MUSIC: Rush inspires prog rock geekdom at MGM Grand.

It is never acceptable to attend a rock show wearing a T-shirt of the band that you are seeing.
Not sure why this is, but it one of the official rules of concert going.
There is, however, one group whose live gigs offer an exception.
And that would be Rush.
Sporting tees from tours past at their shows is a sign of pride, a sort of rock and roll merit badge.
The guy in the seat right in front of us at the MGM Grand Garden Arena on Friday, for instance, was sporting a sweet 1985 “Signals” European tour shirt.
Just walking through the MGM Grand was akin parting a sea of Rush album covers painted across faded shirts from years gone by.
So, why do Rush fans earn a pass in this breach of concert etiquette?
Well, mainly because there’s an inclusive, communal feel at their gigs, with thousands of like-minded Rush partisans nerding out in unison. 
Displaying your fandom, then, makes you a part of the in-club, inspires a dialogue.   
Moreover, Rush’s music inspires geekdom.
Their tunes are intricate, technically dazzling and fun to try and keep up with.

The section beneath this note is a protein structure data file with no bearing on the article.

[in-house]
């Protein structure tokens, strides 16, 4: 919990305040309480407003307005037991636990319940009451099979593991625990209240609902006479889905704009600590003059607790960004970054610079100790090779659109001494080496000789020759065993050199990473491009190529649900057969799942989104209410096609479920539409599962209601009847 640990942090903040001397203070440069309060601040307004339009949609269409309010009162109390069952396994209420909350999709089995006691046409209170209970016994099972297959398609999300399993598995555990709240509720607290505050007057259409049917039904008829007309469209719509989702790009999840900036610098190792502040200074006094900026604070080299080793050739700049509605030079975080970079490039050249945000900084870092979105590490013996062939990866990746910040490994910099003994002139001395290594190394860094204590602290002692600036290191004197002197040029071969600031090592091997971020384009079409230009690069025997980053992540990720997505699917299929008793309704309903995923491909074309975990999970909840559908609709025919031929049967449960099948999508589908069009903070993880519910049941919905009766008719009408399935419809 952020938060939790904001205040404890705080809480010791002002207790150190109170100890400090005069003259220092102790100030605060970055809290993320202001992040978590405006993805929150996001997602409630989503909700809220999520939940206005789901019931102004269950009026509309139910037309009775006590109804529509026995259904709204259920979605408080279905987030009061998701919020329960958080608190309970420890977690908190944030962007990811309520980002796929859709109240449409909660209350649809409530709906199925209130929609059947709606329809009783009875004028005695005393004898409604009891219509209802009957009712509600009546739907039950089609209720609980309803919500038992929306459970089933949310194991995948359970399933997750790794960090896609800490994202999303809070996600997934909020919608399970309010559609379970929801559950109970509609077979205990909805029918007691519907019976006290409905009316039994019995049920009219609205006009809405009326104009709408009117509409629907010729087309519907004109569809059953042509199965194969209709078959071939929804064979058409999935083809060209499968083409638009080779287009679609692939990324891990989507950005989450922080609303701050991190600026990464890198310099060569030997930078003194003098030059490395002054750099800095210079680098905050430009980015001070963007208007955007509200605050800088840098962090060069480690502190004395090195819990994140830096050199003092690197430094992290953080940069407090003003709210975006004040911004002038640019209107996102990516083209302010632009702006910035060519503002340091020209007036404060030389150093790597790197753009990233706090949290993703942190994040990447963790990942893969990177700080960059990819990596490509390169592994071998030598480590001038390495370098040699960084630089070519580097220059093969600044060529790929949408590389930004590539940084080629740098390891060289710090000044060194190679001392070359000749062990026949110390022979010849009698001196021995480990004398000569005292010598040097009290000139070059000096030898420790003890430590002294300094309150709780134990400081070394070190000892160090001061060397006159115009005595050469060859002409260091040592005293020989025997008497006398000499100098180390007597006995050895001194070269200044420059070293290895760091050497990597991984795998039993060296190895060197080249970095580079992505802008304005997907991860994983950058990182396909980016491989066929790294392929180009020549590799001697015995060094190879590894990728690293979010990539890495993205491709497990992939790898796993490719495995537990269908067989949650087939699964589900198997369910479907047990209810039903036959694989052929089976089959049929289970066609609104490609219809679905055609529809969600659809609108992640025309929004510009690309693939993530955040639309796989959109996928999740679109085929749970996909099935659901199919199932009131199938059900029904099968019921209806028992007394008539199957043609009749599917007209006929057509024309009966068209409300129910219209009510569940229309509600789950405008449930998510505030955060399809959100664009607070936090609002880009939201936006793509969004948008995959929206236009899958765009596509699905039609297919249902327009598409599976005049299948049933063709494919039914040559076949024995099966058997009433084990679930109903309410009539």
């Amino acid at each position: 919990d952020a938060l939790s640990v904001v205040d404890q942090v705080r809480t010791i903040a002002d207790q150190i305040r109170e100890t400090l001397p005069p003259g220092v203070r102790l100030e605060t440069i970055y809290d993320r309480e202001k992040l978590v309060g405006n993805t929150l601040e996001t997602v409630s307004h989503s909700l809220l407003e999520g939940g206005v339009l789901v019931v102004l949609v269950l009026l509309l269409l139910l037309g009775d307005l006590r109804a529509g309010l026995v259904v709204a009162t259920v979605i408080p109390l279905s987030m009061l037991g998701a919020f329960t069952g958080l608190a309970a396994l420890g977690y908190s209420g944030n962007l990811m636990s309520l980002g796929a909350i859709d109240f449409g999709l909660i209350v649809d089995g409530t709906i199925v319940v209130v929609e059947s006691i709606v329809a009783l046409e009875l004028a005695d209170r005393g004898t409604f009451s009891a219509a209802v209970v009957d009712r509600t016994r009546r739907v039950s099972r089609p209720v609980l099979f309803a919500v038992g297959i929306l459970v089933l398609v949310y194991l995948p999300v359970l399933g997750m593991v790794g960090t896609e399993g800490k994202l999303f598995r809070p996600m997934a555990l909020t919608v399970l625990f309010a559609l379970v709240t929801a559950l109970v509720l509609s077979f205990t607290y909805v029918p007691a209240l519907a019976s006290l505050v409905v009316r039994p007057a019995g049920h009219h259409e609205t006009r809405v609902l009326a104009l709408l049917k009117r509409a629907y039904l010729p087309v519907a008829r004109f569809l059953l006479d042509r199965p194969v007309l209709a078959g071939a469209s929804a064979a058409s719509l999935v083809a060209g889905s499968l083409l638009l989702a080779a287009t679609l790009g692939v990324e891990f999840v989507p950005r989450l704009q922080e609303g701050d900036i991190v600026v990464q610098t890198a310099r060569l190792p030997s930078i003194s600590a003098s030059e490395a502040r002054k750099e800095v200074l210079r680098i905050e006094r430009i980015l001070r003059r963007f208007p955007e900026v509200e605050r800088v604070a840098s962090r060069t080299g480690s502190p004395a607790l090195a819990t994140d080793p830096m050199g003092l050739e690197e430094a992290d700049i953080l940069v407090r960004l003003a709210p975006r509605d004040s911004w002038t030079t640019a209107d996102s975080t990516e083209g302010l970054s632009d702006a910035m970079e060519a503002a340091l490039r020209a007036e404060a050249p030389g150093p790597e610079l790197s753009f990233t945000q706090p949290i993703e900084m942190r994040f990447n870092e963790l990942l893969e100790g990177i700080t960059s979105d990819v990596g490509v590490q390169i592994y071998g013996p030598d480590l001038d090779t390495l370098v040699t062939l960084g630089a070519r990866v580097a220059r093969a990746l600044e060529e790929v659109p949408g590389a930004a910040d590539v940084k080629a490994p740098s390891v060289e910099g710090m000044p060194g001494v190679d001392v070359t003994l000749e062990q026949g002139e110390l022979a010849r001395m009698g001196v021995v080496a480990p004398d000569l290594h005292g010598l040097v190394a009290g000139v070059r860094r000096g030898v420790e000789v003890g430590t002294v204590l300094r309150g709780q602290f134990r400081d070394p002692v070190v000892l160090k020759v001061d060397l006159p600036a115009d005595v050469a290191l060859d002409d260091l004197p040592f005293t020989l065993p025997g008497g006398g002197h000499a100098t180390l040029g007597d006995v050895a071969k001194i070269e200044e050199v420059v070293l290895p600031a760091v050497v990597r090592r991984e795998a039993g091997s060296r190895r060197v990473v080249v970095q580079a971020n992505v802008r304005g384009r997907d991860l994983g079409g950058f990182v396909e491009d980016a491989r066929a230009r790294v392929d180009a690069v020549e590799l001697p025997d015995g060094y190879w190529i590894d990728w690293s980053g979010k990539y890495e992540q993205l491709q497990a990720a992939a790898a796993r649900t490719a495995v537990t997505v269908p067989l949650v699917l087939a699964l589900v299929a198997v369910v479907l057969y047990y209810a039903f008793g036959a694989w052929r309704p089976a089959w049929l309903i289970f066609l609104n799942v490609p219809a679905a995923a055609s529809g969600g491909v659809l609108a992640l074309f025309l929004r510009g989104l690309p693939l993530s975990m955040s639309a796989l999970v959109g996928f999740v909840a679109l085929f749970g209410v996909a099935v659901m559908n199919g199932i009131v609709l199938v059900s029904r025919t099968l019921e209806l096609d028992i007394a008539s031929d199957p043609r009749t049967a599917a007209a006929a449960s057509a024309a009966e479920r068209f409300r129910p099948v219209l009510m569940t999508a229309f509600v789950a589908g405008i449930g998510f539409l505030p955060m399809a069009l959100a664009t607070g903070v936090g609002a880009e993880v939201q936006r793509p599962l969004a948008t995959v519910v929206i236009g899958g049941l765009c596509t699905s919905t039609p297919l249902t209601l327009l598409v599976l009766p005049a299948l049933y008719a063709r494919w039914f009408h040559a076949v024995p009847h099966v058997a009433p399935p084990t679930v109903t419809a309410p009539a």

If the shirts were vintage on Friday night, so were plenty other things.
Like singer/bassist/keyboardist Geddy Lee’s voice.
Consider that Rush formed in the late ‘60s.
Then think about how even dudes from the ‘80s, rockers like Vince Neil and Axl Rose, can’t sing like they used to.
To hear Lee, 59, sound exactly like he like he always has for the past four decades is almost as much a marvel as his incredibly dexterous playing. 
During a raging “The Big Money,” the guy wailed like a cat getting its tail stomped on — a cat made of awesome.   
Lee’s bandmates seemed just as ageless.
Guitarist Alex Lifeson is a study in balancing fireworks with finesse — his solo during “The Analog Kid” was incredible — while drummer Neil Peart is hard to take your eyes off of when in action.
His playing is as expressive as his facial features aren’t — the guy’s face seems chipped from granite.  
After an opening set where they mixed classic rock radio staples (“Subdivisions,” “Limelight”) with lesser played album cuts (“Where’s My Thing?”, “The Pass”) Rush performed most of their current disc, “Clockwork Angels,” backed by a string section, highlighted by a headbanging cellist.
New song “Headlong Flight,” a mini-epic, hit particularly hard.
From there, it was a rush (pun intended!) of classics (“YYZ,” “The Spirit of Radio,” “Tom Sawyer”), culminating with a show-ending “2112 (parts I, II and VII).”
As the crowd filed out of the venue, the merch lines grew long.
Gotta buy that new tour shirt to wear next time.   

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